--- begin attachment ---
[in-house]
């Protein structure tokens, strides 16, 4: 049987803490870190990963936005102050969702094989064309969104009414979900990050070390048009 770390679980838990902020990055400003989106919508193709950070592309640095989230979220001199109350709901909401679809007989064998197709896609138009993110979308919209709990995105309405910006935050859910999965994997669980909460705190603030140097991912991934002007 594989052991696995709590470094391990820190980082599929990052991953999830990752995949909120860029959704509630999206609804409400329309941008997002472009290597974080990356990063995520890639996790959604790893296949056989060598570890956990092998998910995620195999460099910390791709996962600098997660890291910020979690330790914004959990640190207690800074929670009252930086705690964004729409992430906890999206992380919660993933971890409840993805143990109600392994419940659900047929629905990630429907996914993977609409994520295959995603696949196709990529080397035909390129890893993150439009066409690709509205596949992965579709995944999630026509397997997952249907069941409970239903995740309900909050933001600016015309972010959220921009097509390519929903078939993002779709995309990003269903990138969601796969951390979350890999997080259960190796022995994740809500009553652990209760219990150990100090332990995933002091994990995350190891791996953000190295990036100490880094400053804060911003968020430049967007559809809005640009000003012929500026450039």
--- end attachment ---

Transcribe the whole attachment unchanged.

[in-house]
């Protein structure tokens, strides 16, 4: 049987803490870190990963936005102050969702094989064309969104009414979900990050070390048009 770390679980838990902020990055400003989106919508193709950070592309640095989230979220001199109350709901909401679809007989064998197709896609138009993110979308919209709990995105309405910006935050859910999965994997669980909460705190603030140097991912991934002007 594989052991696995709590470094391990820190980082599929990052991953999830990752995949909120860029959704509630999206609804409400329309941008997002472009290597974080990356990063995520890639996790959604790893296949056989060598570890956990092998998910995620195999460099910390791709996962600098997660890291910020979690330790914004959990640190207690800074929670009252930086705690964004729409992430906890999206992380919660993933971890409840993805143990109600392994419940659900047929629905990630429907996914993977609409994520295959995603696949196709990529080397035909390129890893993150439009066409690709509205596949992965579709995944999630026509397997997952249907069941409970239903995740309900909050933001600016015309972010959220921009097509390519929903078939993002779709995309990003269903990138969601796969951390979350890999997080259960190796022995994740809500009553652990209760219990150990100090332990995933002091994990995350190891791996953000190295990036100490880094400053804060911003968020430049967007559809809005640009000003012929500026450039």